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american ports with exception of masonry forth. -- masonry forts. they built some 46 forts from maine. they started around 1816. by the time they went down here, it was 1845. it was one of the largest masonry forts of its kind. at the time, in the 1840's, this was state-of-the-art. this was the best thing that we had to offer after some of these disasters that had occurred in the war of 1812. at one time, we were a true fortress surrounded by water. on this side of the fort, there was no beach or parking lot. it was the atlantic ocean. on the other side, of the north curtain, we had the gulf. all we have now that symbolizes that is a moat. the park service put that in so
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you have a sense of what it looks like when it was surrounded by water. the civil war was it heyday. 10 days after florida became the third estate to leave the union when this fort was officially taken over by the union. before, there were just workmen there. who came in with union troops and took it over, just to let them know that this was a union fort. everything was a union fort before the civil war. the south really didn't build that fort, they just occupied them. there were three that never left union hands, and this was one of them.
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fort pickens up in pensacola. he went up again, at risk to his career, with no instructions, took it over. not quite a month later, a letter came from washington. he was concerned whether he still had a job he got instructions to take over the fort, which he held already done. a lot of the troops that came here this was a training facility for them. you have young troops here, mostly rural people from up north. it was kind of unusual. here you have these burly soldiers from the mexican war. they were dealing with basically illiterate young troops that did not know their left from the right.
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imagine that. here they are, away from home, the first time in a strange area. this was more than eight military experience. -- a military experience. in the summer, they had to deal with death. sometimes they would come down with miasmas, they called, mosquito-borne yellow fever. it wasn't cannonballs that was the main killer, it was fever. 148 of the most modern naval tenants here at the time. -- naval cannons here at the time. some 30 years later, we had the spanish-american war in 1898. that kind of schanged things.
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the guns were changed to more modern guns that fired as a greater velocity. there was a major reconstruction that occurred here that more or less took fourth tiller out of that conflict. -- that took fort taylor less of a target. this was in response to the tenants -- to the cannons making these masonry forts suddenly vulnerable. they used to build these batteries. if you walk around, you can see evidence of that civil war cannon, some of it protruding out of the cement. after 102 years, the army turned this over to the navy. in 1947, they turn it over to the navy, and i don't want to
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say they turned it into a dump but world war ii material was dumped here and covered up. then it was duplicated into the dustbin of history. people forgot it was here. they did excavation here in the 1960's. gentlemen howard england was the first ranger. he passed on, that he was one we all look to that single-handedly put this on page one and make it a big deal. he found cannons here, at least 20 cannons during his process of excavation. one of the largest repositories of civil war material anywhere in the world. fort zachary taylor state park still has a place. it recognizes our history, and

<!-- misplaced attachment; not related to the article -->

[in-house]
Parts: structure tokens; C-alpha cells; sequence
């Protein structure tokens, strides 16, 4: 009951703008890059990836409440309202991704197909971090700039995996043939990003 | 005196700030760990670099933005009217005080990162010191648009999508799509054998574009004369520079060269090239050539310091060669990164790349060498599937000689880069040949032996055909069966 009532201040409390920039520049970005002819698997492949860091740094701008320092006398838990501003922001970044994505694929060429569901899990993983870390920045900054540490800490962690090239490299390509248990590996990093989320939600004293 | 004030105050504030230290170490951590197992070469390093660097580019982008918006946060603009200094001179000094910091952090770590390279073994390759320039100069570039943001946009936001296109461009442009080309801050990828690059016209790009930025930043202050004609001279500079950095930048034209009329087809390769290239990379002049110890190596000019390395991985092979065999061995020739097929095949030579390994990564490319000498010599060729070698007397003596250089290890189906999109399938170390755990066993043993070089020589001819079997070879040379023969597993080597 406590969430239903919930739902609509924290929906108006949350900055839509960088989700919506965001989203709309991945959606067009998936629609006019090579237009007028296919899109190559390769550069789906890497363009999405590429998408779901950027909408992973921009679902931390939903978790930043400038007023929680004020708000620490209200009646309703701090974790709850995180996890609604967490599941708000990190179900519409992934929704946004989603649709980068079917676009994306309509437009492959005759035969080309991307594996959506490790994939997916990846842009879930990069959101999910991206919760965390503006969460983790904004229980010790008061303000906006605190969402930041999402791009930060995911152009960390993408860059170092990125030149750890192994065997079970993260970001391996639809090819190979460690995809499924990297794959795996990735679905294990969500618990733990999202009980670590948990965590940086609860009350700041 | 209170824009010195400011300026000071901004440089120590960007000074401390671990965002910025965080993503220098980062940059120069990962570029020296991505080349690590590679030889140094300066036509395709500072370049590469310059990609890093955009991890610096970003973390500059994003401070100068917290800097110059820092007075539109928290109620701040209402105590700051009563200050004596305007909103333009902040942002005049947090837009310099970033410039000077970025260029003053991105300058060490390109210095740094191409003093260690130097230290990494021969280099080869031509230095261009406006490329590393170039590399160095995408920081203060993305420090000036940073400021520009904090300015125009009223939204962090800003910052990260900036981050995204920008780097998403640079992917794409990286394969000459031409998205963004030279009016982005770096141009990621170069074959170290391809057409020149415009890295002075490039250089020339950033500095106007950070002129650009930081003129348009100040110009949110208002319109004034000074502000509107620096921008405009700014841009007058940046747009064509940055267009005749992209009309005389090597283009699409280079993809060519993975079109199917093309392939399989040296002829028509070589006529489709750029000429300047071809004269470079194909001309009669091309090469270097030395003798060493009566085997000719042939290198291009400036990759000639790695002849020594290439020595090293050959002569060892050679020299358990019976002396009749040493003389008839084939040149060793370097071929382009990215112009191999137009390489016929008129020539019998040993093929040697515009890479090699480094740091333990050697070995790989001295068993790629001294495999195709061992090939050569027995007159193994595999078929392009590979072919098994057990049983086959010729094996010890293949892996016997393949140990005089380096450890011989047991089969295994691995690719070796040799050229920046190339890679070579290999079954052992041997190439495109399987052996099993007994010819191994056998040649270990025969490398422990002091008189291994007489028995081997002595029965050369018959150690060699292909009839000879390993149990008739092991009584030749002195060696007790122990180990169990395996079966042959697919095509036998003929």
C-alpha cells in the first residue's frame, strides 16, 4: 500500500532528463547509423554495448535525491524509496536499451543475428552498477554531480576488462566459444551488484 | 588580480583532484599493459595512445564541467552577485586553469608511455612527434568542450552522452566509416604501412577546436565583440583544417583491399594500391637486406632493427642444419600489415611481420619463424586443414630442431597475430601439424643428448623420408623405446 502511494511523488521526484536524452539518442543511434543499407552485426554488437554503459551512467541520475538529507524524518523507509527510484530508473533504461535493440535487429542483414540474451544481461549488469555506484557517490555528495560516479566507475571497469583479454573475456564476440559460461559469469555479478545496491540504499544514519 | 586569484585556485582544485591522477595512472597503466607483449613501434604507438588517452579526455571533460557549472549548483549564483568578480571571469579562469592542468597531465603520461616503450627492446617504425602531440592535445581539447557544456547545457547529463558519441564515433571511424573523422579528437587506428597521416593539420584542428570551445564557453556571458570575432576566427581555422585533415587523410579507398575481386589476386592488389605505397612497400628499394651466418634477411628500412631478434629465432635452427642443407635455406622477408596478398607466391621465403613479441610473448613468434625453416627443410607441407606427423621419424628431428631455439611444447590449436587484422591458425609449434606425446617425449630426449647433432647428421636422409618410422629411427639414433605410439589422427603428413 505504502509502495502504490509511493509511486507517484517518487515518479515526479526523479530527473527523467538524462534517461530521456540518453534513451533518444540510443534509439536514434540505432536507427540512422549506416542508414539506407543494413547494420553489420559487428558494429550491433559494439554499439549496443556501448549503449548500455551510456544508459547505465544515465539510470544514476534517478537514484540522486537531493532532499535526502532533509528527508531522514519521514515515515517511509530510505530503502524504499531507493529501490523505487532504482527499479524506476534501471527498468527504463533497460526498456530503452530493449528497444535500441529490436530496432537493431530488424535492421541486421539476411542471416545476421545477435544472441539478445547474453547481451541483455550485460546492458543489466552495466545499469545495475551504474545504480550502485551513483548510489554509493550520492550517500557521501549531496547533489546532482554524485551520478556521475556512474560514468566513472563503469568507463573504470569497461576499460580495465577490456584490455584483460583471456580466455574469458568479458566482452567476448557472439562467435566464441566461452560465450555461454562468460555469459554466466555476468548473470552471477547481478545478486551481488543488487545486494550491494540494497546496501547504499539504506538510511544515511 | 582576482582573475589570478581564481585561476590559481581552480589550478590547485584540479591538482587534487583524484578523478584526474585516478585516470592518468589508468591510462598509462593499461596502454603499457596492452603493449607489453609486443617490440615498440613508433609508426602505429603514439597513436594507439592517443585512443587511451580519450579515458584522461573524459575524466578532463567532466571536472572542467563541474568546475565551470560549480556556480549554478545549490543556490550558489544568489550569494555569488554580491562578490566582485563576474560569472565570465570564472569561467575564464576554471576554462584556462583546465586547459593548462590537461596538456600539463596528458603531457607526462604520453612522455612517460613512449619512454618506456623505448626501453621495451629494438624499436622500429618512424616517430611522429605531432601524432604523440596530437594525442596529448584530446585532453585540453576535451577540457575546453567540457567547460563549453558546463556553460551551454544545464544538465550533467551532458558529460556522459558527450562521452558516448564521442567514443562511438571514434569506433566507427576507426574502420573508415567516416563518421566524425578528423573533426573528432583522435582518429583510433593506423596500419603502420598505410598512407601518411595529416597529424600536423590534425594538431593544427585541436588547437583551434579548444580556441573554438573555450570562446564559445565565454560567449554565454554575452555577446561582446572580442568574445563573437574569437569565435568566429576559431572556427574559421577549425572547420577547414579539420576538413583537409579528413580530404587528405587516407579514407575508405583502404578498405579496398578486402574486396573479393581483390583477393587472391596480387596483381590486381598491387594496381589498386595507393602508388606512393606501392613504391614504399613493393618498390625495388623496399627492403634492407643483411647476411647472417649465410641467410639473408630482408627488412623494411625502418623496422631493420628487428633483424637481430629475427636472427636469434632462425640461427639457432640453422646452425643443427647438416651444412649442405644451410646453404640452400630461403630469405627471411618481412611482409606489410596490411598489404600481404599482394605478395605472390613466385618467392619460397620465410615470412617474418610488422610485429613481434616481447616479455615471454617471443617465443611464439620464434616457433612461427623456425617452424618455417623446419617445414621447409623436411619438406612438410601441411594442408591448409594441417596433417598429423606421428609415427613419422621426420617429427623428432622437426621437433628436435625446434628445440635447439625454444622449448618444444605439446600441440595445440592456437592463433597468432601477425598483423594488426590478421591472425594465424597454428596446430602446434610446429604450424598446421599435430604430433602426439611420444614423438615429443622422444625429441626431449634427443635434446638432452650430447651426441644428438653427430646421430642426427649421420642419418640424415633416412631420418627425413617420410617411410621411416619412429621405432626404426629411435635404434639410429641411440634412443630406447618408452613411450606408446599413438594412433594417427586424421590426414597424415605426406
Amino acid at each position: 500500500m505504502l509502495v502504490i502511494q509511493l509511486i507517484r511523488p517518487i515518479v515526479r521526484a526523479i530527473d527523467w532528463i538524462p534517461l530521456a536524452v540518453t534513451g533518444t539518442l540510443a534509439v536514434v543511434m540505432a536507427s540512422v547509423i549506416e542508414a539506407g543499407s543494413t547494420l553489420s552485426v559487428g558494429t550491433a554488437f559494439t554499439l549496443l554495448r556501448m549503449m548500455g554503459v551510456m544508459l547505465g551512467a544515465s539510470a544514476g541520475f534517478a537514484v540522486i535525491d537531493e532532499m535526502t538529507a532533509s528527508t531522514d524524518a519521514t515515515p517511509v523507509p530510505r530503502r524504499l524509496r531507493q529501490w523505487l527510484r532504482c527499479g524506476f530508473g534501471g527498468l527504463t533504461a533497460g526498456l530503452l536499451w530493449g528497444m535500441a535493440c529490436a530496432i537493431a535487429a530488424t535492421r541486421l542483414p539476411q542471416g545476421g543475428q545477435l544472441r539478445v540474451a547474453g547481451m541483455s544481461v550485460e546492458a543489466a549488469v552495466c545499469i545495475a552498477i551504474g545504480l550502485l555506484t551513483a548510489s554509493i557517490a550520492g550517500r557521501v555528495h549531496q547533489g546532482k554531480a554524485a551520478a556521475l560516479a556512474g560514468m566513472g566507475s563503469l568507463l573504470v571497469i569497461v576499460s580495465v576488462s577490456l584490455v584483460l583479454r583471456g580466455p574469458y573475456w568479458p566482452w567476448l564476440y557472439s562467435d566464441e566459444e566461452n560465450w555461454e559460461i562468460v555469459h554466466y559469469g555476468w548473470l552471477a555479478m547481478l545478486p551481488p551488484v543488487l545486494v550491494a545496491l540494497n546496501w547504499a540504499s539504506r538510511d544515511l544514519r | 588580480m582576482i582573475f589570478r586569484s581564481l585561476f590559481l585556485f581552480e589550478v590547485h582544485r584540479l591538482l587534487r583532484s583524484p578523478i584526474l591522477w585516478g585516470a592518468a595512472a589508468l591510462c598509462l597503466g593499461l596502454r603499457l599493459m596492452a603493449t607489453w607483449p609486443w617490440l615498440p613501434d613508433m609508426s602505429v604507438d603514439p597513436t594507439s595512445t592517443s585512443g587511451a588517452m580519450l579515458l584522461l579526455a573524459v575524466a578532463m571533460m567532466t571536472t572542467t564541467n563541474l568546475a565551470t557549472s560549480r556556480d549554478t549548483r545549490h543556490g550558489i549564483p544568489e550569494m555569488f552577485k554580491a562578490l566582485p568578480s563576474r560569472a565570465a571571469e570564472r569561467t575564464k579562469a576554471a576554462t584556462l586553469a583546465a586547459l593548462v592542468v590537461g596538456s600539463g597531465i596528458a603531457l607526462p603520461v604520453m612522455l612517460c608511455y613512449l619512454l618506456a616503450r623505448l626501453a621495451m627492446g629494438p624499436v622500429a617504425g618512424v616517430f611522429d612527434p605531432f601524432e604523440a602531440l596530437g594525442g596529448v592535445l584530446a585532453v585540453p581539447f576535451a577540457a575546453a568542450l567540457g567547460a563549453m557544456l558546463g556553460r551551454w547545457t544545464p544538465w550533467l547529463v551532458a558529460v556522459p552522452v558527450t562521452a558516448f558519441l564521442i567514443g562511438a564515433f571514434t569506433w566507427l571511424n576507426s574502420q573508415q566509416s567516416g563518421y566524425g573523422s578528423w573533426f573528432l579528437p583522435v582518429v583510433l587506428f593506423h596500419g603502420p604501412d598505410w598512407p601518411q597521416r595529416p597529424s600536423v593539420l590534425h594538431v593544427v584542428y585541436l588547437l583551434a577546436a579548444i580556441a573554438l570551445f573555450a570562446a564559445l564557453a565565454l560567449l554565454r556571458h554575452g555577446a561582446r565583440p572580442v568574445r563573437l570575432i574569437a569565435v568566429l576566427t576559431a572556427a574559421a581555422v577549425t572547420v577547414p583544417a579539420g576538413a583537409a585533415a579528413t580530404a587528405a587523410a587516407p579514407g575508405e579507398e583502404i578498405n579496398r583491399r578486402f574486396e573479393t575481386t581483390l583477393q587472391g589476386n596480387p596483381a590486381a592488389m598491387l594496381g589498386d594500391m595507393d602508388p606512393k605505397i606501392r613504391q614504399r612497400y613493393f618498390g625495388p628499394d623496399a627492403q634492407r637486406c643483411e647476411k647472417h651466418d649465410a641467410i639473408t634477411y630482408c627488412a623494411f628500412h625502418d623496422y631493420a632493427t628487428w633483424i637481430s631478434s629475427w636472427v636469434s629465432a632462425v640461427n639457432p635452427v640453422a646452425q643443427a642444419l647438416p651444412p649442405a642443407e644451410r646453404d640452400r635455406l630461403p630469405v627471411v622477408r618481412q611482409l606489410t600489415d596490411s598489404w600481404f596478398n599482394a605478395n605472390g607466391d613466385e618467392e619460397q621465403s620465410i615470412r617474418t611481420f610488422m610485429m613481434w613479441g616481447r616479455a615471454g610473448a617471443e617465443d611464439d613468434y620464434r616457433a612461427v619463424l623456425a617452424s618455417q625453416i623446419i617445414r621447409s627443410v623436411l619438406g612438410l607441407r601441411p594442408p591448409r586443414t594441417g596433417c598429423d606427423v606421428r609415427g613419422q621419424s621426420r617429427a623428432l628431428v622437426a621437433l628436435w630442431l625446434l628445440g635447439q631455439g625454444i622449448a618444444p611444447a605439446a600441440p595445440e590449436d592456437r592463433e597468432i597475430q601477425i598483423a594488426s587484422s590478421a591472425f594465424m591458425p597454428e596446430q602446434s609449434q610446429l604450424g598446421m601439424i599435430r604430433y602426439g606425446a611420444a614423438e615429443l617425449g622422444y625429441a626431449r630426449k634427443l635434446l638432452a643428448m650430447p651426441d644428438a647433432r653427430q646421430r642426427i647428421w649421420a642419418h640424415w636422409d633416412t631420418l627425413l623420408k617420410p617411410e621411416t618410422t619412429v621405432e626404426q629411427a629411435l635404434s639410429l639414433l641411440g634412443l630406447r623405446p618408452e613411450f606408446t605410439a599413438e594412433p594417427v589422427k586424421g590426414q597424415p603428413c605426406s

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it is here for the benefit of young and old to come and learn about a time when things were not quite as cordial as they are today. >> throughout the weekend american history tv is featuring key west, florida. our city tour staff recently traveled there to learn about its rich history. learn about key west and other stops on october on /citiestour. you are watching american history tv. all weekend, every weekend on c-span3. >> like many of us, first families take vacation time. and like presidents and first ladies, a good read can be perfect companion or your summer journeys. what better book than one appears inside the personal life of every first lady in american history? "first ladies: presidential history of on the lives of 45
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iconic american women." inspiring stories of fascinating women who survived the scrutiny of the white house. of great summertime read. available from public affairs as a hardcover or e-book, through your favorite bookstore or favorite online bookseller. >> american history tv was live from gettysburg, pennsylvania, for a symposium on the end of the civil war and its aftermath. coming up next, all of our coverage from the date, including panels on the meeting of appomattox, joshua chamberlain, abraham lincoln and the press, and the medical prices of -- medical crisis of the method is. it was part of the annual summer,. >> good morning. i'm peter carmichael. i am part of the department here at gettysburg college.
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it is my pleasure this morning to introduce joan from ucla. good morning. it won multiple prices. the doctor came to the college back in 2011, where she deliveredd a lecture. she is also a noted teacher and lecturer at ucla and w has received numerous awards. when she does a lecture on baseball, at the end of the class, she brings a bag of